BALTIMORE, Sept. 7, 1848.

The Isabel at Portsmouth––Remains of the Gallant Dead––Extensive Slave Stampede––Departure of the Liberia Packet––Theatricals, &c.

   The new ocean steamer Isabel, reached Norfolk on her first trial, a distance of 200 miles, in sixteen hours, but was delayed considerably by her rudder, and portions of her machinery, not working smooth. She was taken into the dry dock yesterday, and will be coppered, and back to our wharf on Tuesday next.

   The remains of Capt. Boyd and Lieut. Tanneyhill, late Baltimoreans, who lest [lost] their lives in a skirmish near Tampico, arrived at this port last night, and were immediately taken charge of by the military and Odd Fellows. 

   News reached the city yesterday, of an extensive stampede of slaves from Baltimore county, some twenty or more having made their escape to "free soil." Six of them were property of the Hon. J. T. H. Worthington, and twelve belonging to another person, whose name I have not ascertained. They all succeeded in crossing the Pennsylvania line, pursued by a large number of slaveholders; but they seem to have had everything well prepared beforehand, with horses waiting on the line in readiness for them to fly beyond pursuit.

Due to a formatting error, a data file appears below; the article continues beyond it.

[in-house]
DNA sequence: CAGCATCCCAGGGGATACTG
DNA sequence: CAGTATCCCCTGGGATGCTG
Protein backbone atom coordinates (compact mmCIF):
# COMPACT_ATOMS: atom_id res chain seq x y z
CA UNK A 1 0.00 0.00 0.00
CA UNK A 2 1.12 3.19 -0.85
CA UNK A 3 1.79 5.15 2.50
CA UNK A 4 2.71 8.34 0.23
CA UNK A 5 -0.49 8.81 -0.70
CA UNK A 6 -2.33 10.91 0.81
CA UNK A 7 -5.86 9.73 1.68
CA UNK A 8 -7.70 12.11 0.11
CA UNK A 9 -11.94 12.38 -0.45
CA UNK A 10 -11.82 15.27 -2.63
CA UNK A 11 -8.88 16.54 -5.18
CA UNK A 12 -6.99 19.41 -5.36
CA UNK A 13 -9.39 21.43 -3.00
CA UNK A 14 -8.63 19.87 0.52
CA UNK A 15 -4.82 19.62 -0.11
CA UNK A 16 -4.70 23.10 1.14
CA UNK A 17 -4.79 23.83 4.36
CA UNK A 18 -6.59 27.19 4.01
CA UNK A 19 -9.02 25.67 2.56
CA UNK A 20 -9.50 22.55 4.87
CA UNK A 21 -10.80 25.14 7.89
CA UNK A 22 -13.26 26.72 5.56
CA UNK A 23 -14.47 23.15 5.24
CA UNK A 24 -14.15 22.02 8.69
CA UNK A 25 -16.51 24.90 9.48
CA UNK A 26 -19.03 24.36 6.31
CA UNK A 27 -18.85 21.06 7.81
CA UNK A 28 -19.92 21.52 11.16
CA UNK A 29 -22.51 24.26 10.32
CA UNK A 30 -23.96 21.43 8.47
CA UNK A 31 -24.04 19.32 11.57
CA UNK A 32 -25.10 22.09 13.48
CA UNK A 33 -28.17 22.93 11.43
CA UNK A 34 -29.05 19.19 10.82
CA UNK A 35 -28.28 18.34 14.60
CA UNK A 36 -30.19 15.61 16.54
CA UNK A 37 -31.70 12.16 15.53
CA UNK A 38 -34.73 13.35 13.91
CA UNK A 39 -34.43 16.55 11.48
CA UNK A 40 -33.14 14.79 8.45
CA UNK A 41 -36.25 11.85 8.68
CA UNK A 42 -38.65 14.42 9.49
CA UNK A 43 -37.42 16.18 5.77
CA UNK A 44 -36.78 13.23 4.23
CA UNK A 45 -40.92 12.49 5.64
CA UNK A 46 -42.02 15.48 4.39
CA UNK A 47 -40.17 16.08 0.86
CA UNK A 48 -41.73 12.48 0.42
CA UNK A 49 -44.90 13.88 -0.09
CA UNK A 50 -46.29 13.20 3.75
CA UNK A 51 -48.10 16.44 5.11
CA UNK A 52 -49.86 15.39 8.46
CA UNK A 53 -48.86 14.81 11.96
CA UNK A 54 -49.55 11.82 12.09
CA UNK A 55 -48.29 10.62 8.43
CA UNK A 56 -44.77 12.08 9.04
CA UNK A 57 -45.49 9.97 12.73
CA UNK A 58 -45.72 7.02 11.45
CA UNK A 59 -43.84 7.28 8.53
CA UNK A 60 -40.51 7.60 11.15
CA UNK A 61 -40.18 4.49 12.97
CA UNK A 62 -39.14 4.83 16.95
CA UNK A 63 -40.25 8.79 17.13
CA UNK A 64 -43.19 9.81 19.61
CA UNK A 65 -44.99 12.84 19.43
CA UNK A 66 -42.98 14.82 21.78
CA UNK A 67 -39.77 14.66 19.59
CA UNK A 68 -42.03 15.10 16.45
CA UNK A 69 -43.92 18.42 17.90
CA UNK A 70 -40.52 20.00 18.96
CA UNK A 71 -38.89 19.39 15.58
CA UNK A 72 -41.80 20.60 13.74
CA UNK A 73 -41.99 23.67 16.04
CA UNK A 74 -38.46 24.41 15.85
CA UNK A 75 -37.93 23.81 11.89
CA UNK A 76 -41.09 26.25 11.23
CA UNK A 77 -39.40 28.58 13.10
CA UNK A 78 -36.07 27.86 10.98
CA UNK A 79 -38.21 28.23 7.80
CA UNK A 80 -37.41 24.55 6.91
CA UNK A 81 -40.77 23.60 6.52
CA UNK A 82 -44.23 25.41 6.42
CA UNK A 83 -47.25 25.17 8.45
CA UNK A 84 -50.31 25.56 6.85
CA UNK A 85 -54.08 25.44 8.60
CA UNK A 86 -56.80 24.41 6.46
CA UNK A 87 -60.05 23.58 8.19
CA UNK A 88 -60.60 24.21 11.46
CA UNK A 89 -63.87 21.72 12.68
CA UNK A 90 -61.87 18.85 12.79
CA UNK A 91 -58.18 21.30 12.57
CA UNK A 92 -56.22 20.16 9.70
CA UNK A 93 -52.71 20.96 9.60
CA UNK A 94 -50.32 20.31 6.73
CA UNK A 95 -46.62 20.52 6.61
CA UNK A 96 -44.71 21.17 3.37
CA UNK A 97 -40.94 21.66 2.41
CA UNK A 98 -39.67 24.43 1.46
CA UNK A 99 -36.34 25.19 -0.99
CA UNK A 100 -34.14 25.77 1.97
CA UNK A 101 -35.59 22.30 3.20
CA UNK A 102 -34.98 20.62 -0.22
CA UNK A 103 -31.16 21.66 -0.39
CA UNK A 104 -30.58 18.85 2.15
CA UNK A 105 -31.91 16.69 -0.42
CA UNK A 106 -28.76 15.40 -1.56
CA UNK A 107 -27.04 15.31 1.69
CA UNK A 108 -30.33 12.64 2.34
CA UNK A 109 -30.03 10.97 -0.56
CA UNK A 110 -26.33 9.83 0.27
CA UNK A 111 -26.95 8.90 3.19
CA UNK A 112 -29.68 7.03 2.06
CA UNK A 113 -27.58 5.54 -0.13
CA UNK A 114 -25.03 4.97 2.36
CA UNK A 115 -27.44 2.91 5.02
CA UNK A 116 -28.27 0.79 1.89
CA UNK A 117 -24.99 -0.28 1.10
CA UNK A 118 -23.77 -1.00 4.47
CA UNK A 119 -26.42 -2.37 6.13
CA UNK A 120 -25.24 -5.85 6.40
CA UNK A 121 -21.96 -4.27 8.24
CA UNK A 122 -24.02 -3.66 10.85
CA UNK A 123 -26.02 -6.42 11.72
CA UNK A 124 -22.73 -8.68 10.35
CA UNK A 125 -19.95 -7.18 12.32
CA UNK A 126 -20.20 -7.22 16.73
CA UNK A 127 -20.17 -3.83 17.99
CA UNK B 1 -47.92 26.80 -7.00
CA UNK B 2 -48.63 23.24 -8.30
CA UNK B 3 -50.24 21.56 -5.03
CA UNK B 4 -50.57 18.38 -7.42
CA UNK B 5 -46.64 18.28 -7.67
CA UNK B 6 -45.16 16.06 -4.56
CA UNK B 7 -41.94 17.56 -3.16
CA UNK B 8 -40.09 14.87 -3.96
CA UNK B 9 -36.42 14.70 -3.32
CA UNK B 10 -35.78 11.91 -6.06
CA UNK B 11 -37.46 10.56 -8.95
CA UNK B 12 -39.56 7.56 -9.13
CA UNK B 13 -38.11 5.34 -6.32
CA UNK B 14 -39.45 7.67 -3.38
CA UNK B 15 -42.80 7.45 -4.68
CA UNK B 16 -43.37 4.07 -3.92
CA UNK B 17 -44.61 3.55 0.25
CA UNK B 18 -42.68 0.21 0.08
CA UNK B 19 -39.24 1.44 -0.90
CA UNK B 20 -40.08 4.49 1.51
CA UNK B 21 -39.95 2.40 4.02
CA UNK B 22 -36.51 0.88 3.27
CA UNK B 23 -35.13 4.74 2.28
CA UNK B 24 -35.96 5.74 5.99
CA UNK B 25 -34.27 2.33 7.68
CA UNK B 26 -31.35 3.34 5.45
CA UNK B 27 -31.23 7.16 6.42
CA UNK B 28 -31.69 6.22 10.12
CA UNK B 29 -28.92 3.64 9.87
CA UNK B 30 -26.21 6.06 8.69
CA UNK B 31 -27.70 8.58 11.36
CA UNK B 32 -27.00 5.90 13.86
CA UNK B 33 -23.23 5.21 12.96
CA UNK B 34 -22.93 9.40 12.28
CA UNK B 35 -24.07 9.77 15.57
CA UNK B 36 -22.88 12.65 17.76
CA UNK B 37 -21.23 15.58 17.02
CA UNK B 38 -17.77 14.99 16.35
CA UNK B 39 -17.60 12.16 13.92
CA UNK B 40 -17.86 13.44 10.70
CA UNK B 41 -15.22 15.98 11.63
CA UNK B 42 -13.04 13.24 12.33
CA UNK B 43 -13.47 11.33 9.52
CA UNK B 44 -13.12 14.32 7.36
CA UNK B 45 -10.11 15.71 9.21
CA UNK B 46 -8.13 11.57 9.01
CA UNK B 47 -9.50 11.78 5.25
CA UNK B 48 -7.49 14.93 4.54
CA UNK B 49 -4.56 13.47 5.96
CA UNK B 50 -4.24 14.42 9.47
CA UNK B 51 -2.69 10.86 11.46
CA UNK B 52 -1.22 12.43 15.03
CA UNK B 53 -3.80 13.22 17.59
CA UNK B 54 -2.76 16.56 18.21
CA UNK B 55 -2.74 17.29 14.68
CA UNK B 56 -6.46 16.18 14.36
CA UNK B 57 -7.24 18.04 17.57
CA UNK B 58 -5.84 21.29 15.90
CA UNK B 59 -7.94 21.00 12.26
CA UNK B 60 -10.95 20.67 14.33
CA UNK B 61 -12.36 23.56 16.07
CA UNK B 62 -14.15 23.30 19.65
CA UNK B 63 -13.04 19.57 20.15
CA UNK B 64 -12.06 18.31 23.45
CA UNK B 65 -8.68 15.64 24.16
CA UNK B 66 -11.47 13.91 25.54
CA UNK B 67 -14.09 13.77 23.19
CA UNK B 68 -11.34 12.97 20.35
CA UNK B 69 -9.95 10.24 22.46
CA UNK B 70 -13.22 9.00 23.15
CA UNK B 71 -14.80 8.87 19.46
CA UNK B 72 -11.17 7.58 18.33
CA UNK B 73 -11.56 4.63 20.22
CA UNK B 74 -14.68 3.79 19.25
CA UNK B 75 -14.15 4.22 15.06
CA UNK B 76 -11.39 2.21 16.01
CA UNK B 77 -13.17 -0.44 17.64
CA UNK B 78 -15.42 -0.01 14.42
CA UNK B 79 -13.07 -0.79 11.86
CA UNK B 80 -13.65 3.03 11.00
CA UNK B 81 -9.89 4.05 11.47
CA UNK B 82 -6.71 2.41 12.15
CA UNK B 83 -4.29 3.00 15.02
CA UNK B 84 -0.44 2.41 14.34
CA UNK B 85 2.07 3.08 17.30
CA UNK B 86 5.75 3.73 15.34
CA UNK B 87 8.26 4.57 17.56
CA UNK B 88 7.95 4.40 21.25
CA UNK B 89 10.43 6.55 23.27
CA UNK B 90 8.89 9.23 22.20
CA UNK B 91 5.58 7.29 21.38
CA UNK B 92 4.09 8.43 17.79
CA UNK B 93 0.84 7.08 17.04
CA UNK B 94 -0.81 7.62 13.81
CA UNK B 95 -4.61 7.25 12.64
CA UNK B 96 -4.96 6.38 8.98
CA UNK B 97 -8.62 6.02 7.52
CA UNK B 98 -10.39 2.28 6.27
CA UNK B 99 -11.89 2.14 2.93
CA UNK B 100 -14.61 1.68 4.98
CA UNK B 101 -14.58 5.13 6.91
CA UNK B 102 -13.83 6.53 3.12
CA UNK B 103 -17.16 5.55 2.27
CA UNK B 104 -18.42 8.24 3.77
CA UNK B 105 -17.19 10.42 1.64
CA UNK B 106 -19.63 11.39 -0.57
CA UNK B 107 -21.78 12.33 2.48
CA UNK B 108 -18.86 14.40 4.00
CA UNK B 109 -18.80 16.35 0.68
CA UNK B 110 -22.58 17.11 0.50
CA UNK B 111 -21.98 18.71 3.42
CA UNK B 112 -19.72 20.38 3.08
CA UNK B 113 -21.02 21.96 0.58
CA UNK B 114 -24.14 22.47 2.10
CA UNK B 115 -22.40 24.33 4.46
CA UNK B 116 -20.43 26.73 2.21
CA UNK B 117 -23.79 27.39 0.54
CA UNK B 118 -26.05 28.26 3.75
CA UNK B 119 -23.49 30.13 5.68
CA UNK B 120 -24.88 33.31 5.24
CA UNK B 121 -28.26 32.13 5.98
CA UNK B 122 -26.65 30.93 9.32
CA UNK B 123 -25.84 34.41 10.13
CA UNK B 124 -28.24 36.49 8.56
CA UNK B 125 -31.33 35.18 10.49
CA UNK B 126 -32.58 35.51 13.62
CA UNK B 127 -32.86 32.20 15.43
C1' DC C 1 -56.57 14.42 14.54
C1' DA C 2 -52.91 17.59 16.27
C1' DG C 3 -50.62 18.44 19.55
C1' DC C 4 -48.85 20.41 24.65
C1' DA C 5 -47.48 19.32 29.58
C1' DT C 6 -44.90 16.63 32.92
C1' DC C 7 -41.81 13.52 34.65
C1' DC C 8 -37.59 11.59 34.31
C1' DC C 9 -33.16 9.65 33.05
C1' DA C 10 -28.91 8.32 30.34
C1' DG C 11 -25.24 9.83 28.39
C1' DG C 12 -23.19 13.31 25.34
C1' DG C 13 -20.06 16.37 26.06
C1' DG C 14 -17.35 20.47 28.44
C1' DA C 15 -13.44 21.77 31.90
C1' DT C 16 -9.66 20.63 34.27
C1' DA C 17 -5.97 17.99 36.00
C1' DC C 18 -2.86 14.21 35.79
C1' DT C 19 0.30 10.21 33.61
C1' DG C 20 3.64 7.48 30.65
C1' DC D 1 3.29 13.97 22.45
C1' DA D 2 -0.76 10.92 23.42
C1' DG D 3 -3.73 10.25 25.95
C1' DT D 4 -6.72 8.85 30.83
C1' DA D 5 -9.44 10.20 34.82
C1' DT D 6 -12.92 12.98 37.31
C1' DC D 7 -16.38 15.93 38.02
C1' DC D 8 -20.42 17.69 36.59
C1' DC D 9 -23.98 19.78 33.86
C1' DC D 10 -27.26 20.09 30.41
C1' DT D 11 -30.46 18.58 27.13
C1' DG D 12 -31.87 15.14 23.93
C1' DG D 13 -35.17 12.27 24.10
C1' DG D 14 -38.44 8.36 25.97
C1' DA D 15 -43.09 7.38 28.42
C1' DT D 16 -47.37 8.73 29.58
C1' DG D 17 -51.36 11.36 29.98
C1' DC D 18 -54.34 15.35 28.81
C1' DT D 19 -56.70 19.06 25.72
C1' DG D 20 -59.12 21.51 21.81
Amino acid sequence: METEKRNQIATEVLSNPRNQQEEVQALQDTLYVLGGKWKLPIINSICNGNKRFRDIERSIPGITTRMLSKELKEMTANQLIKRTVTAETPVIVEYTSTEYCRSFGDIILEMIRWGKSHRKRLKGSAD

The Liberia Packet sailed yesterday, on her fourth voyage to Maryland, in Liberia. The services on the wharf were conducted by the Rev. Messrs. Payne and Wilson, two colored preachers, who were about returning to Liberia from a visit to their early homes. They strongly urged the long concourse of blacks assembled to follow their example, and hasten to embark to the land of their forefathers, the only land where the colored race could enjoy true liberty and equality. 

   At the Museum, last night, Miss Clarke, of New York, made her debut, and I learn received anything but a flattering reception. 

   The Olympic Theatre opens to-night, under the management of Elder Adams, Mr. Robinson having withdrawn. The amusements are to consist of a grand ball, in which the audience are permitted to join, to be followed by theatricals. What next?


"Extensive Slave Stampede," New York (NY) Herald, September 8, 1848, p. 4.

Related Escape / Stampede
Location of Stampede
Coverage Type
Location of Coverage- City
New York
Location of Coverage- State
New York
Contains Stampede Term